The Menier Chocolate Company was a major international industry headquartered in the town of Noisiel east of Paris on the Marne River. In 1872, the company initiated a major expansion, creating the most modern chocolate production facilities in the world. The company’s architect/engineer at the time was Jules Saulnier. His Chocolate Factory is widely regarded as one of the iconic buildings of the Industrial Revolution. In 1992, the French government designated Saulnier’s building an official Monument historique and it is now a UNESCO World Heritage Site.
What is it that makes this simple rectangular brick building so remarkable? And why is it important regarding diagonality? It is the first skeleton-type iron building built with the skeleton carrying the full weight of the building. The skeleton sits on four iron girders, hollow in cross-section, which in turn sit on four stone piers set into the riverbed below. The noted architectural historian Sigfried Giedion wrote in Space, Time, and Architecture [1962, originally published in 1941]:
“This skeleton can be seen on the surfaces of the walls; the, latter, made of hollow brick, function merely as filling [and the weather-separating surface]. The diagonal iron stiffeners show clearly that Saulnier derived part of his inspiration from methods used in wood construction.”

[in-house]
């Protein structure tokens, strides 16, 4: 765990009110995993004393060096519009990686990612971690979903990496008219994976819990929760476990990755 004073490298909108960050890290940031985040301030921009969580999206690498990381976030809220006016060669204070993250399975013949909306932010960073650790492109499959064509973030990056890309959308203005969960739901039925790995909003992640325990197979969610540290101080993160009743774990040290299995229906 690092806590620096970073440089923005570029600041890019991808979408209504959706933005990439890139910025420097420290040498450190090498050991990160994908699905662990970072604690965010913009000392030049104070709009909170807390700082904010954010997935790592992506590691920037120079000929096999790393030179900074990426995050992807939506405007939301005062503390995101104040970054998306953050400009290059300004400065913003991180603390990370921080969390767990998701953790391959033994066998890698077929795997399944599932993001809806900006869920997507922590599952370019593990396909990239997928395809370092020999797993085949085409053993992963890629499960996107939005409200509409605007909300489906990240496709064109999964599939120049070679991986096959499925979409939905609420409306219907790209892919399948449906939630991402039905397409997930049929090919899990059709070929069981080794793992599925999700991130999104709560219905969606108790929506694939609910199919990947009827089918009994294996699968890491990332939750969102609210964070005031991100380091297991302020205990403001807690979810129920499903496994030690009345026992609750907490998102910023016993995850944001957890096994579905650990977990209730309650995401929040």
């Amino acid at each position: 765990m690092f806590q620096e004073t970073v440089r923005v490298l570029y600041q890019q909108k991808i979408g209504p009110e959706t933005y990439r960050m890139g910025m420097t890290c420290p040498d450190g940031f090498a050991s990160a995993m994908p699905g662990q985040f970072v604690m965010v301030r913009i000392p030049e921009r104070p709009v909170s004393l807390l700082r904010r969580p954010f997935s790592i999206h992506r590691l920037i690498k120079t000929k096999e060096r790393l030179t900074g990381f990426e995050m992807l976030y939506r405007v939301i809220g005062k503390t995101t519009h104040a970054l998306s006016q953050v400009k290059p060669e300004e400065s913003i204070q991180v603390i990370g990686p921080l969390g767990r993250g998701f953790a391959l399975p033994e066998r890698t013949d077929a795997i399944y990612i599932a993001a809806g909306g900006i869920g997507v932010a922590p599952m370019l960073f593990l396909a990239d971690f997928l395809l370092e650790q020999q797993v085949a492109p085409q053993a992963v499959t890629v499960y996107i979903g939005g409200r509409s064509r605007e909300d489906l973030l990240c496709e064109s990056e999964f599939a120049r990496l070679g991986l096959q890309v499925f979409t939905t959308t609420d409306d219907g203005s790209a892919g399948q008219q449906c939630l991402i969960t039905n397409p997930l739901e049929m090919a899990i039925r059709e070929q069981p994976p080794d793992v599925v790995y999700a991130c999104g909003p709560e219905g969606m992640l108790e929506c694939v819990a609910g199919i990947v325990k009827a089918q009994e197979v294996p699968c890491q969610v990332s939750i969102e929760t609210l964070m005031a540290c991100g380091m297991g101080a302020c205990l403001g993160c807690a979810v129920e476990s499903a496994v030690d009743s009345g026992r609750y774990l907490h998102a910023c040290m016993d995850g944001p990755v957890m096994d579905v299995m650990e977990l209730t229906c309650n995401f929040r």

One wonders whether the owners of the company asked for the building to be so extravagantly colorful and elaborately decorative? Or was the architect so carried away with the pleasure of chocolate that this fanciful building was to pay homage to that dark sweet substance that previously had been used only to coat medicines made by the Menier family. The diagonal motif, while obviously decorative, is also structurally advantageous in preventing the structure from deforming under wind loads. Puddle iron was used for the diagonal framing. It is less granular and brittle than the more common cast iron. Would this building have ever been built before the diagonal motif was about to explode on the cultural scene and dramatically change all the arts in the coming century and still today in the 21st century?